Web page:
The form of Rohit Sharma and Shikhar Dhawan is a worrying factor for India. It is high time the two explosive openers, each a match-winner in his own right, gets their act together and give India a good start, something that was a feature in the team's successful campaign in last year's ICC Champions Trophy in England.
The openers' consistent failures have put the middle-order under pressure and it is a bit too much to expect Virat Kohli to bail the team out every time. The team also does not have Mahendra Singh Dhoni to play the saviour's role in this tournament. It is imperative on Sharma and Dhawan to get back to their scoring ways.
And no better way than to do it in the sub-continent. After a painstaking 50-run partnership against Bangladesh on Wednesday, the two will return to the same venue when India take on Sri Lanka in their second match in Fatullah on Friday, having known the pitch conditions better and making the necessary adjustments.
Both the teams have a win each, though in contrasting styles as Kohli's team put it across Bangladesh by eight wickets while Angelo Mathews' Lankans pipped Pakistan by 12 runs in the Cup opener.
In a match that could decide the table toppers, it is vital that Dhawan and Sharma give India a bright start and negate the hapless Indian bowling, which is another worrisome factor for Kohli and Co.
India's opening partnership in the last eight ODIs, of which the Dhawan-Sharma combine featured in seven of them, reads like this (in descending order): 50, 8, 5, 64, 22, 15, 10, 14. Barring one win and a tie, the other six were in losing causes in South Africa and New Zealand.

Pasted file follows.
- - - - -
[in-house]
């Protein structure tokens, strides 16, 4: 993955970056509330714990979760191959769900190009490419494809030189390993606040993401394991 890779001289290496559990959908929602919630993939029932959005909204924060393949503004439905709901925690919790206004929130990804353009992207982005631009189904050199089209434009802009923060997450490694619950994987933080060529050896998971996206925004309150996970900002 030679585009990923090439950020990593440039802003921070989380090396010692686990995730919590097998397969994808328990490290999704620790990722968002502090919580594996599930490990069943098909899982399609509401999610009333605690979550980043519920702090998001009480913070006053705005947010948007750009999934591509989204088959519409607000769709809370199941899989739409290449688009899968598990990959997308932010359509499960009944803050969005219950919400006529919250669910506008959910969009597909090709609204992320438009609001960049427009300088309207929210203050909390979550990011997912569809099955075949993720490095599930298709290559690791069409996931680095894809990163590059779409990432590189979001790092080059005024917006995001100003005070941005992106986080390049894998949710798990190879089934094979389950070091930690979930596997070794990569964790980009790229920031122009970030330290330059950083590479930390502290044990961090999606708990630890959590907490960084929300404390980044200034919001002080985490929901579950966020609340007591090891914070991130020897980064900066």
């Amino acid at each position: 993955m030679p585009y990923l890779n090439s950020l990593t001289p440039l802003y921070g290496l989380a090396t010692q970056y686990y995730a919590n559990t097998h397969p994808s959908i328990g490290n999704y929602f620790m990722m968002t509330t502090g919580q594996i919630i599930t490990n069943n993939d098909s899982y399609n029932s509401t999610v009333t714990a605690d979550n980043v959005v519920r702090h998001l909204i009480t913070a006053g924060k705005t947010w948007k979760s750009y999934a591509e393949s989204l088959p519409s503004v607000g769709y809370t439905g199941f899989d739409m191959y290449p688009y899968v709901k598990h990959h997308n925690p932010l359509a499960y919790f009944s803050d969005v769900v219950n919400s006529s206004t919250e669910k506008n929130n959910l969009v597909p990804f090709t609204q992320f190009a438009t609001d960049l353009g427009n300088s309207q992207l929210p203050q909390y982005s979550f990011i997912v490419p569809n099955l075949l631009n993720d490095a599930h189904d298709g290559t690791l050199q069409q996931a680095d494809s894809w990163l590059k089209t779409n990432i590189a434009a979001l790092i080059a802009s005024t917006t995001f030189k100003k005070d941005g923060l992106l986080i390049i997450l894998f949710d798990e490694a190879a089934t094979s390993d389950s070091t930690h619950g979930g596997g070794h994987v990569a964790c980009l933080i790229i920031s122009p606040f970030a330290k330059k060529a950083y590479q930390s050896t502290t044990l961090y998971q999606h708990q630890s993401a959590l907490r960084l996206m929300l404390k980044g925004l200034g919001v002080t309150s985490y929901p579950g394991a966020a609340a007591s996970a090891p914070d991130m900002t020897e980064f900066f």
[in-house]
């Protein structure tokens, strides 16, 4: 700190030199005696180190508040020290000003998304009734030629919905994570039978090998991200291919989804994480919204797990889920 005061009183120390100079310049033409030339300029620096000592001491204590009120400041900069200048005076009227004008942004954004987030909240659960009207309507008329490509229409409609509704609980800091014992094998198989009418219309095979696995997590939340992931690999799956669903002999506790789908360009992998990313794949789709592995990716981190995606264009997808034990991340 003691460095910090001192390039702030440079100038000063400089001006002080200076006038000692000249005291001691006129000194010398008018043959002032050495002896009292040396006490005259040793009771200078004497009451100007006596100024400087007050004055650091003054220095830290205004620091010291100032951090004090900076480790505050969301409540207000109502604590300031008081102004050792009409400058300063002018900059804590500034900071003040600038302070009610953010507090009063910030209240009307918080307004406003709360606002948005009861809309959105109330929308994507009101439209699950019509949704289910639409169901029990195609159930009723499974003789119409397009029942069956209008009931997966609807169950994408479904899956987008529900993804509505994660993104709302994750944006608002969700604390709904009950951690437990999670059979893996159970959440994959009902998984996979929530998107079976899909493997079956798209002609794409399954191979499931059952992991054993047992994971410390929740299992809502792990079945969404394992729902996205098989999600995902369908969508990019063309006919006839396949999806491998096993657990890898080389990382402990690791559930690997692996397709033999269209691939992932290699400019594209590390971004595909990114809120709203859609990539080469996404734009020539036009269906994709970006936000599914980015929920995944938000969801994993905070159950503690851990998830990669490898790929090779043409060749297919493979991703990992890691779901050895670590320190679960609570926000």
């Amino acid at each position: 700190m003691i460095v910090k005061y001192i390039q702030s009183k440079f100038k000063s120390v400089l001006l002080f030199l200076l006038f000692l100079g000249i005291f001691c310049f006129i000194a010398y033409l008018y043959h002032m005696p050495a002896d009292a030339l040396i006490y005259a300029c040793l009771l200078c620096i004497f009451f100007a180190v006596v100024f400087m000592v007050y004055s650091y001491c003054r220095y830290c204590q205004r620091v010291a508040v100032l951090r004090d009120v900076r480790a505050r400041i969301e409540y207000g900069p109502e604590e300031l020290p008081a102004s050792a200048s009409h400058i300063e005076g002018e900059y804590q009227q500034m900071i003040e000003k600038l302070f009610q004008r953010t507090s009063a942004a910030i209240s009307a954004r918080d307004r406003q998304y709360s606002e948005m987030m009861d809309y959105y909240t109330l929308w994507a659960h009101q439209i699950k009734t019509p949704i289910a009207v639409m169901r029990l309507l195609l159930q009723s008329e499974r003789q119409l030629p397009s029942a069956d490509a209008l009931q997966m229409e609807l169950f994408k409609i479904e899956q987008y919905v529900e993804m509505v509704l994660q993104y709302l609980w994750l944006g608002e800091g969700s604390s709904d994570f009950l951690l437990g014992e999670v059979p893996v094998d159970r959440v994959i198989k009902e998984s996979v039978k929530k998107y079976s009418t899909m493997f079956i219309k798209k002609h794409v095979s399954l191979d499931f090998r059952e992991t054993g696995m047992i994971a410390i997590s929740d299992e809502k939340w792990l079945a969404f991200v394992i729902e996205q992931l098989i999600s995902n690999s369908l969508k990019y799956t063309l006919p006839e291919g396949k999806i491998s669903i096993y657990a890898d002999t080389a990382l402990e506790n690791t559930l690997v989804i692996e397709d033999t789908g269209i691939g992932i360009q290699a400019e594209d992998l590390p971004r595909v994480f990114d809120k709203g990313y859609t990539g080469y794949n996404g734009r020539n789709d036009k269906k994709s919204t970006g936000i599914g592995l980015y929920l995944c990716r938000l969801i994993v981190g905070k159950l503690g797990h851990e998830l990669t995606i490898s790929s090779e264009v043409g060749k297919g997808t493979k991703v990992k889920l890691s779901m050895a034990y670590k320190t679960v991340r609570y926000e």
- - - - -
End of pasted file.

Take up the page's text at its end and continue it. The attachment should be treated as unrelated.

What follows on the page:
Dhawan and Sharma had two century partnerships and two half-century stands in five Champions Trophy matches in England last year, paving the way for their glorious run in the tournament. Their failure in the fast and bouncy pitches of South Africa and the seaming conditions of New Zealand reflected in India's results – two back-to-back ODI series defeats.
They say well begun is half the job done. It sits pretty on the Indian openers. Sharma seemed to have arrived in the stage after being given many chances when he clobbered the Australian attack to a double century in Bangalore last November. Ever since, he has only two half-centuries to show in 11 outings. On the other hand, Dhawan, who played one less game since Australia left the Indian shores, has only one century, his next best being 35 against the West Indies in Visakhapatnam.
The two like the ball to come on to the bat. They are not afraid to play their strokes. It is their natural instinct to go after the leather, especially when only two are outside the circle during the first Power Play. But they have not been able to make minor adjustments to their technique and that has cost them, and India, dear in South Africa and New Zealand. They were found wanting so much so that Sharma was struggling to put bat to ball, consuming one delivery too many.
Come Friday, the Indian openers will have to give India the launch pad, or they may be hastening a plummet.